BlogWhat Is a Microwedding? Here's Everything You Need to Know
What Is a Microwedding? Here's Everything You Need to Know
Microweddings have recently grown in popularity. Here's what a microwedding is and why it's a great option for the planet.
Most weddings are hard to plan. You have to curate a guest list, a menu, pick a venue, and find the perfect wedding dress—all while making sure your big day goes according to plan. What's even harder? Keeping your wedding sustainable.
Many brides have opted for more sustainable wedding dresses from brands that upcycle materials, as well as gorgeous vintage or secondhand options. However, the wedding itself has a major negative impact on the environment, too. According to The Green Bride Guide by Kate Harrison, a typical wedding can produce 63 tons of carbon dioxide and 400 pounds of garbage.
If you're looking to go green on your wedding day, we have a solution for you: Opt for a microwedding. Not only is it more personal, but it's also better for the planet.
What Is a Microwedding?
A microwedding is exactly what it sounds like: a small wedding, usually with less than 50 guests. This makes room for a more intimate, detail-oriented, and lower-cost event. Microweddings consist of a quick ceremony followed by a low-maintenance reception.
Now, you may be thinking—how exactly is a smaller guest list better for the environment?
How a Microwedding Reduces Waste
Weddings today have an average price tag of $19,000, with most wedding guest lists consisting of roughly 150 people.
Thankfully, smaller-scale ceremonies like minimonies, microweddings, elopements, and even virtual weddings are becoming increasingly popular while guest lists continue to shrink. Although this was prompted by the COVID-19 pandemic, these changes are actually better for the environment.
Here, sustainability comes by size. Your microwedding doesn't necessarily need to have sustainable invitations, be planned by a sustainable wedding planner, or be located in a particularly sustainable venue. Because of how small it is, the smaller wedding you host may be more sustainable than a bigger wedding that hits sustainability in other areas.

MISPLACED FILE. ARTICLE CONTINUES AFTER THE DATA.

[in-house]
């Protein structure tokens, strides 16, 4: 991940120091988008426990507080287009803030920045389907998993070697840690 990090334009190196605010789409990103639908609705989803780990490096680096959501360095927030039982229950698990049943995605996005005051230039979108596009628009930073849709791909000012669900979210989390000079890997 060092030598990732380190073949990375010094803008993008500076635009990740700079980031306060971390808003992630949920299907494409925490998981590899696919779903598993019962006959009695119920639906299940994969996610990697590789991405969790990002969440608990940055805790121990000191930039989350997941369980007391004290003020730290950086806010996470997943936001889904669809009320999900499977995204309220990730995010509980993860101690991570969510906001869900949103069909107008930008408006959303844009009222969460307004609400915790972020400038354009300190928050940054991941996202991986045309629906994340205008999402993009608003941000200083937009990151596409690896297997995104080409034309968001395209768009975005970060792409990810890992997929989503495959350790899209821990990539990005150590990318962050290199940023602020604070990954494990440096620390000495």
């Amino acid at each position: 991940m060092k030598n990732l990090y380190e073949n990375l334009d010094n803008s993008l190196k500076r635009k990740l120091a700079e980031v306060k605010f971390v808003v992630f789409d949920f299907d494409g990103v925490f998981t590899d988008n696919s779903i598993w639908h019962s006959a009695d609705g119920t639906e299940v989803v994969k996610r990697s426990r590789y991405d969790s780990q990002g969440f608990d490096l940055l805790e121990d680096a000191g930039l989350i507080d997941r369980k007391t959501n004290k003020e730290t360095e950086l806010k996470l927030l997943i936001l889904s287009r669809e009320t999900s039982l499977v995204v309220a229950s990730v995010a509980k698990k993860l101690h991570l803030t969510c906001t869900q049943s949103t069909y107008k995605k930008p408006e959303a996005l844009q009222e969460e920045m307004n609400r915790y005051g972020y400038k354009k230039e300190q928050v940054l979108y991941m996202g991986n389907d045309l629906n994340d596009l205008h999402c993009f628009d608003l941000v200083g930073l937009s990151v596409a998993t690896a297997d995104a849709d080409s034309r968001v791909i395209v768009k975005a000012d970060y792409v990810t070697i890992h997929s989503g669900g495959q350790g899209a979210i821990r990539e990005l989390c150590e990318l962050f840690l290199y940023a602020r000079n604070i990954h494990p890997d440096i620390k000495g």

Other Ways to Host a Sustainable Wedding
1. Buy Your Wedding Food Locally
Providing for hundreds of your closest friends, family members, and parents' friends often means the resulting affair isn’t sustainable. Most large wedding caterers don't prioritize minimizing their carbon footprint.
The use of fresh, out-of-season produce coming from long distances—all the best to serve with your filet mignon—can be detrimental to the environment. One study found that about a tenth of wedding food gets thrown away.
Instead of compromising the menu, a smaller wedding can allow you to become more proactive in planning the reception's meal. Look for delicious in-season dishes that can be made with locally-sourced ingredients. You can also ask how your wedding caterer sources ingredients, or you can speak to the farmers that provide the produce.
Additionally, don’t overwhelm your guests with huge portions of each course that might go to waste. To avoid waste, consider giving 'doggy bags' as wedding favors so guests can take home the extra cake.
When accommodating certain diets, keep in mind that plant-based meals have a lower impact on the planet. Don't be afraid to add some vegetarian or vegan dishes into the mix.
2. Reduce Your Guests’ Carbon Footprint
If you’re expecting your guests to travel to attend your wedding, consider ways to minimize your guests’ increased carbon footprint. After all—a single flight can emit as much carbon dioxide as some people do throughout the course of an entire year.
One thing that can help is Google's new feature that allows travelers to choose the flight with the lowest carbon emissions. They can also use Google's other new feature that makes it easy to book an eco-friendly hotel.
Overall, a microwedding is a great compromise between sustainability and convenience. Plus, they're intimate and just as fun as any other wedding!
Sustainability also comes in different shapes and sizes, so be mindful when planning your big day and only do what works best for you and your loved ones. Most importantly, a wedding is about celebrating a milestone with your special someone. And if that milestone happens to be greener, well, that’s something to celebrate, too.